Since 2006, FPL has spent about $100 million a year on improvements. This involves checking cables and polls and cutting back trees from the cables so that they will not be so easily damaged by falling debris.

But they can’t promise no downed power lines, no power-cuts after a hurricane, but Florida Power and Light can promise the grid is in much better shape now than it was in October of 2005

Posted in Hazards, IGCSE, Solution to problems, Weather, Wilma | Leave a Comment »

Wilma Diary 22 August 2010

Posted by Lindy on August 22, 2010


Hurricane Wilma was the twenty-first named storm, twelfth hurricane, and sixth major hurricane of the record-breaking 2005 Atl

Following the epic year of 2005, the Red Cross in America has up its game. The number of trained volunteers has increased from 25,000 to nearly 95,000, with 50,000 of them available to travel to help with disasters around the country. Relief supplies are pre-positioned in areas of the country prone to disasters – enough resources to respond to devastation twice the size of Katrina. Ongoing planning occurs at the local, state and national level to respond to large-scale disasters. The use of technology has expanded – the National Shelter System is easily accessible online, and the “Safe and Well” site has improved in ways that will help families better connect during and after disasters.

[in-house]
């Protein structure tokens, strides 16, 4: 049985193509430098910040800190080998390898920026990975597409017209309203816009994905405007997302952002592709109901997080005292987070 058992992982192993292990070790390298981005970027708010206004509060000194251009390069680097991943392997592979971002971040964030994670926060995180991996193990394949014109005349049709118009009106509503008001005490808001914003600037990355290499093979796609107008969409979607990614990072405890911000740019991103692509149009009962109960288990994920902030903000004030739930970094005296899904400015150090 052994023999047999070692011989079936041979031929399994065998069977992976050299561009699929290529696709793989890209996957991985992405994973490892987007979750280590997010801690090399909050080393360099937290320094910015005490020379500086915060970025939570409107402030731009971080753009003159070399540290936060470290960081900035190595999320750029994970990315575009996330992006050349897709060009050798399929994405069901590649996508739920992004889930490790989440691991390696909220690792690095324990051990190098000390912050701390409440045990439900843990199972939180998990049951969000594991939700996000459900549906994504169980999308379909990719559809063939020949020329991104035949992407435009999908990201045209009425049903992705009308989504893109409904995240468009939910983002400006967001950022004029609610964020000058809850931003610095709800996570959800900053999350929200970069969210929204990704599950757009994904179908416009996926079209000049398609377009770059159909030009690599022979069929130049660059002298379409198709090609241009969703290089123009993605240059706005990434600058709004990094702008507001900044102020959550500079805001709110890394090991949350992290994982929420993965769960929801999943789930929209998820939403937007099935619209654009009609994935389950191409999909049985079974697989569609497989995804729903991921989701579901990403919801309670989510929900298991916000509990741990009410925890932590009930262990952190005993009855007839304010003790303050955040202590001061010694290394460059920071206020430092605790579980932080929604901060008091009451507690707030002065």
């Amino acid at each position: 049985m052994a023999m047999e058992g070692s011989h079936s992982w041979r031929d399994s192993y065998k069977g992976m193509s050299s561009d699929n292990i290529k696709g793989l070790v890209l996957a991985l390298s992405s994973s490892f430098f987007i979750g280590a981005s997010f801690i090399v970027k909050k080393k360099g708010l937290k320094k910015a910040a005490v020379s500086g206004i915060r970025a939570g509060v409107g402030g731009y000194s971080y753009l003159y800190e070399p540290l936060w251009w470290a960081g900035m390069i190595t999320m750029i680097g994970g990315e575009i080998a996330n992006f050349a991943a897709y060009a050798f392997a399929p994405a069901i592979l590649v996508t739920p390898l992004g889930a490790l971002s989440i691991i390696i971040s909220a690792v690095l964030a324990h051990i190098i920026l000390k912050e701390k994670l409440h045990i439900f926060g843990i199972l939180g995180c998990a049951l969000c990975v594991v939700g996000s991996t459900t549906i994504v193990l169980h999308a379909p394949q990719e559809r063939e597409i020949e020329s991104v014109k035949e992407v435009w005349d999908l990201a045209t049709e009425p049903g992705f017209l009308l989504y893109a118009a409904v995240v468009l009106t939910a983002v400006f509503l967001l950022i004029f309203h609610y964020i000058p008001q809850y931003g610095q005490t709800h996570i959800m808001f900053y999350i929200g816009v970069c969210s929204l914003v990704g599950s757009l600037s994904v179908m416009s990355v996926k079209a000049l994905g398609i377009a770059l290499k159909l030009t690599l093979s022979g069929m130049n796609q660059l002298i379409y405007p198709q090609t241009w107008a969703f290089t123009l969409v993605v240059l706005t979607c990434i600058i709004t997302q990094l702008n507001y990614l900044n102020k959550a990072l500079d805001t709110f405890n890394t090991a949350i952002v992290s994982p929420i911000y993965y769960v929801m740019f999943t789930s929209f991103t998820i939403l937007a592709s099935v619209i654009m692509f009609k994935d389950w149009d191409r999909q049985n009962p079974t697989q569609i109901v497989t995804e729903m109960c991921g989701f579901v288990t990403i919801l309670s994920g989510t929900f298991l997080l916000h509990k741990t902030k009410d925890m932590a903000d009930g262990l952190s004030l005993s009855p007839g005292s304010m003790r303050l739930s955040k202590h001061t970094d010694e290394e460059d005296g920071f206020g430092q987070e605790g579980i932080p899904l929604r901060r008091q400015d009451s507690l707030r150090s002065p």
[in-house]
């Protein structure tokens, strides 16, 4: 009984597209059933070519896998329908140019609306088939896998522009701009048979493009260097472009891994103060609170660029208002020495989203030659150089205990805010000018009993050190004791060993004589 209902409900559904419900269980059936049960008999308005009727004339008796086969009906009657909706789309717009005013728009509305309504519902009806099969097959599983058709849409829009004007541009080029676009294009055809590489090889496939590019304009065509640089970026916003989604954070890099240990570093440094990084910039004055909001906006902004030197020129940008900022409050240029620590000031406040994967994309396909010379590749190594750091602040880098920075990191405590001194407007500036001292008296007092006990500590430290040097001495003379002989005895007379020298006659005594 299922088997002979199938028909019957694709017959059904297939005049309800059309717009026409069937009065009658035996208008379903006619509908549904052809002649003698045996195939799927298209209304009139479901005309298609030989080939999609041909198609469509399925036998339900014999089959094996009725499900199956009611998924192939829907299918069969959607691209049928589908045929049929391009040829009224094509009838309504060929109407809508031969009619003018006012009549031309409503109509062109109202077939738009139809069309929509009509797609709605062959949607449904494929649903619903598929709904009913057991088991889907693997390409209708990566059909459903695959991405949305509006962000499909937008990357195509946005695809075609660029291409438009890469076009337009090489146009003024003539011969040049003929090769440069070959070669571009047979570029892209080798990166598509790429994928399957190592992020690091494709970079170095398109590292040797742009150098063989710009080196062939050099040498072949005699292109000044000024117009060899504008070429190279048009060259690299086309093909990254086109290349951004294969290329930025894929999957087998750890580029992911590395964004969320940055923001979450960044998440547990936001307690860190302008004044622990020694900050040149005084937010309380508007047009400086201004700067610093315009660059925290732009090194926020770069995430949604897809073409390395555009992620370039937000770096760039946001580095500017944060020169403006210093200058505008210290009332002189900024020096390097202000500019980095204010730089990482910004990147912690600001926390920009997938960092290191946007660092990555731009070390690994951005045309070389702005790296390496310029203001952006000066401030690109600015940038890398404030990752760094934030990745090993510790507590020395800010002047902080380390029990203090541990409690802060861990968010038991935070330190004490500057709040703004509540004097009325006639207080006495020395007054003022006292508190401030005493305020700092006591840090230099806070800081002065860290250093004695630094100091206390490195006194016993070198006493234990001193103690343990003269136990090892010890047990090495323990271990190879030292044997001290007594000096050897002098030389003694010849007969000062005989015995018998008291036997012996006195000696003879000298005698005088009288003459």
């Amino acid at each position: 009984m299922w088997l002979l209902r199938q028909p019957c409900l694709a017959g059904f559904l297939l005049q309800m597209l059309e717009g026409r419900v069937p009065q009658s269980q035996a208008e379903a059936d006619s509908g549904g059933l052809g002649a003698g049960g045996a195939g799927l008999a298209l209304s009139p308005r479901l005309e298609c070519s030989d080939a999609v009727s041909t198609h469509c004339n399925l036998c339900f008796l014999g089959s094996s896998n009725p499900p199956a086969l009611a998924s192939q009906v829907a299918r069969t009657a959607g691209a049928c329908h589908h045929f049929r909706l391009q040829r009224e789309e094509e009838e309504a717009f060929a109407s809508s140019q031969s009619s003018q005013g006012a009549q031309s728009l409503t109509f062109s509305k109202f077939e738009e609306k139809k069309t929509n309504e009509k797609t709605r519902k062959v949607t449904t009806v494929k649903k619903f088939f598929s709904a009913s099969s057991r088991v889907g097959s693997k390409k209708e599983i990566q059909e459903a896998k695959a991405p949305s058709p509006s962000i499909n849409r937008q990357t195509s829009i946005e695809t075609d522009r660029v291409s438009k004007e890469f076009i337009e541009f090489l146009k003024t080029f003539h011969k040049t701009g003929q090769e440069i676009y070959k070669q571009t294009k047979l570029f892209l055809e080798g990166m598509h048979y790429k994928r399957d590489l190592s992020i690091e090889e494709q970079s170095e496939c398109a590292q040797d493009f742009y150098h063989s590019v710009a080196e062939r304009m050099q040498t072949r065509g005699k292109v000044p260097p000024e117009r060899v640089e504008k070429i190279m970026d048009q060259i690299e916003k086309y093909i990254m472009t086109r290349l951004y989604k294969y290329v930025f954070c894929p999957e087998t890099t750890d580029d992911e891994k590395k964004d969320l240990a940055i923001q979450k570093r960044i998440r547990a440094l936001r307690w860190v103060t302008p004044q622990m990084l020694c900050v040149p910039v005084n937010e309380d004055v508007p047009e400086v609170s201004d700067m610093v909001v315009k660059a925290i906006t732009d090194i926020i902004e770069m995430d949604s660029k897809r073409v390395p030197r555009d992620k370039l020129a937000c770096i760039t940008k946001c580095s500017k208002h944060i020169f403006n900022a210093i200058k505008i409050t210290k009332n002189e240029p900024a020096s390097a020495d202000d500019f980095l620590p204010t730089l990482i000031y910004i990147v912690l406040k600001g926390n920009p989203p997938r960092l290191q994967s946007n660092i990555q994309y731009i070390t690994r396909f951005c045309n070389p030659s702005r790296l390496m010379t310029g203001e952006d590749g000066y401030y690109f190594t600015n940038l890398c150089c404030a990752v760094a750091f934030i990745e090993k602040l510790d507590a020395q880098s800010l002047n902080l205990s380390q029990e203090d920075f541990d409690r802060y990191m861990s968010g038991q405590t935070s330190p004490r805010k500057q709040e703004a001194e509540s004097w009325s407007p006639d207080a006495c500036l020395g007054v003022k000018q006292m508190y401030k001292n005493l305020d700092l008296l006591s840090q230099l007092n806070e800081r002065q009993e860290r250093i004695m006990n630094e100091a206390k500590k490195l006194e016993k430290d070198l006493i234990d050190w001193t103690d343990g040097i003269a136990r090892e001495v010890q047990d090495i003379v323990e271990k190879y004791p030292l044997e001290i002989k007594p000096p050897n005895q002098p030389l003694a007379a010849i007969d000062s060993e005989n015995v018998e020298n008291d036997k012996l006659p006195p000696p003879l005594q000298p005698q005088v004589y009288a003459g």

Perhaps the biggest lesson learned from five years ago is that the government and the Red Cross will never be big enough to do it all in every disaster. Everyone must play a role. The nation needs communities that are better prepared, with every person, business, school and house of worship ready to take care of themselves and their neighbours. Businesses, schools and organizations need to have proper safety and emergency supplies on hand, as well as staff trained in CPR and first aid. They need to plan on how they will continue to operate in a disaster and work to ensure their employees are prepared at home so they can return to work soon after an emergency.

Sources: http://www2.tbo.com/content/2010/aug/22/co-bay-prepared-five-years-after-hurricane-katrina/